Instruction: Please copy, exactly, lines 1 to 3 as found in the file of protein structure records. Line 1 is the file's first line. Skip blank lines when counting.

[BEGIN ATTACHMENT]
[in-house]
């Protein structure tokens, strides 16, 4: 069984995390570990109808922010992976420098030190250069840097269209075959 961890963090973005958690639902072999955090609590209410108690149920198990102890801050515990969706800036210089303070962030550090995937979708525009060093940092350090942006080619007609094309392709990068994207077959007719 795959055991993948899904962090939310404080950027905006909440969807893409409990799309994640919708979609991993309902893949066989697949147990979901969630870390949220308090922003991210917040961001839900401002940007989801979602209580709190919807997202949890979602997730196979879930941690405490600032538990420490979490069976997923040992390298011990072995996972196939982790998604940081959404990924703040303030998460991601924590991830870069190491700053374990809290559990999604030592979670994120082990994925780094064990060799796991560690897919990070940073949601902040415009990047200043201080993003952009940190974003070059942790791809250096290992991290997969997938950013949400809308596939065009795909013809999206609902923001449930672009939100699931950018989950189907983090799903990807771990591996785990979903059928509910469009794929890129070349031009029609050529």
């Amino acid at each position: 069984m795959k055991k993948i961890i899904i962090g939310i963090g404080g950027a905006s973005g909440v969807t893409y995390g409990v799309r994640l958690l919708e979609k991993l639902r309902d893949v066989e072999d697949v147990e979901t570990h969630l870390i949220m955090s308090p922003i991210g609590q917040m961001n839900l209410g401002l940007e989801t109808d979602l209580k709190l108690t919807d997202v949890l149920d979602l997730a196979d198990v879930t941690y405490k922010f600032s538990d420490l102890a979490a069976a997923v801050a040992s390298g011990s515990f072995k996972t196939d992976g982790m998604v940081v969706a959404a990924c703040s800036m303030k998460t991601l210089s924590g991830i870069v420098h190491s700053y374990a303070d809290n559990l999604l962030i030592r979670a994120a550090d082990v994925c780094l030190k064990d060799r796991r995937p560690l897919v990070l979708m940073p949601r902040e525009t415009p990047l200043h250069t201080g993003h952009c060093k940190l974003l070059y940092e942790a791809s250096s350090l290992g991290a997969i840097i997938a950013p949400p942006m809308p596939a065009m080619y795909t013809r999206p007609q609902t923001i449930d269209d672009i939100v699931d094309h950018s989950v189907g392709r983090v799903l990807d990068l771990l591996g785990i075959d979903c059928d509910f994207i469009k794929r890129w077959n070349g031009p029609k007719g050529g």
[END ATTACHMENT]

[in-house]
């Protein structure tokens, strides 16, 4: 069984995390570990109808922010992976420098030190250069840097269209075959 961890963090973005958690639902072999955090609590209410108690149920198990102890801050515990969706800036210089303070962030550090995937979708525009060093940092350090942006080619007609094309392709990068994207077959007719 795959055991993948899904962090939310404080950027905006909440969807893409409990799309994640919708979609991993309902893949066989697949147990979901969630870390949220308090922003991210917040961001839900401002940007989801979602209580709190919807997202949890979602997730196979879930941690405490600032538990420490979490069976997923040992390298011990072995996972196939982790998604940081959404990924703040303030998460991601924590991830870069190491700053374990809290559990999604030592979670994120082990994925780094064990060799796991560690897919990070940073949601902040415009990047200043201080993003952009940190974003070059942790791809250096290992991290997969997938950013949400809308596939065009795909013809999206609902923001449930672009939100699931950018989950189907983090799903990807771990591996785990979903059928509910469009794929890129070349031009029609050529």
């Amino acid at each position: 069984m795959k055991k993948i961890i899904i962090g939310i963090g404080g950027a905006s973005g909440v969807t893409y995390g409990v799309r994640l958690l919708e979609k991993l639902r309902d893949v066989e072999d697949v147990e979901t570990h969630l870390i949220m955090s308090p922003i991210g609590q917040m961001n839900l209410g401002l940007e989801t109808d979602l209580k709190l108690t919807d997202v949890l149920d979602l997730a196979d198990v879930t941690y405490k922010f600032s538990d420490l102890a979490a069976a997923v801050a040992s390298g011990s515990f072995k996972t196939d992976g982790m998604v940081v969706a959404a990924c703040s800036m303030k998460t991601l210089s924590g991830i870069v420098h190491s700053y374990a303070d809290n559990l999604l962030i030592r979670a994120a550090d082990v994925c780094l030190k064990d060799r796991r995937p560690l897919v990070l979708m940073p949601r902040e525009t415009p990047l200043h250069t201080g993003h952009c060093k940190l974003l070059y940092e942790a791809s250096s350090l290992g991290a997969i840097i997938a950013p949400p942006m809308p596939a065009m080619y795909t013809r999206p007609q609902t923001i449930d269209d672009i939100v699931d094309h950018s989950v189907g392709r983090v799903l990807d990068l771990l591996g785990i075959d979903c059928d509910f994207i469009k794929r890129w077959n070349g031009p029609k007719g050529g």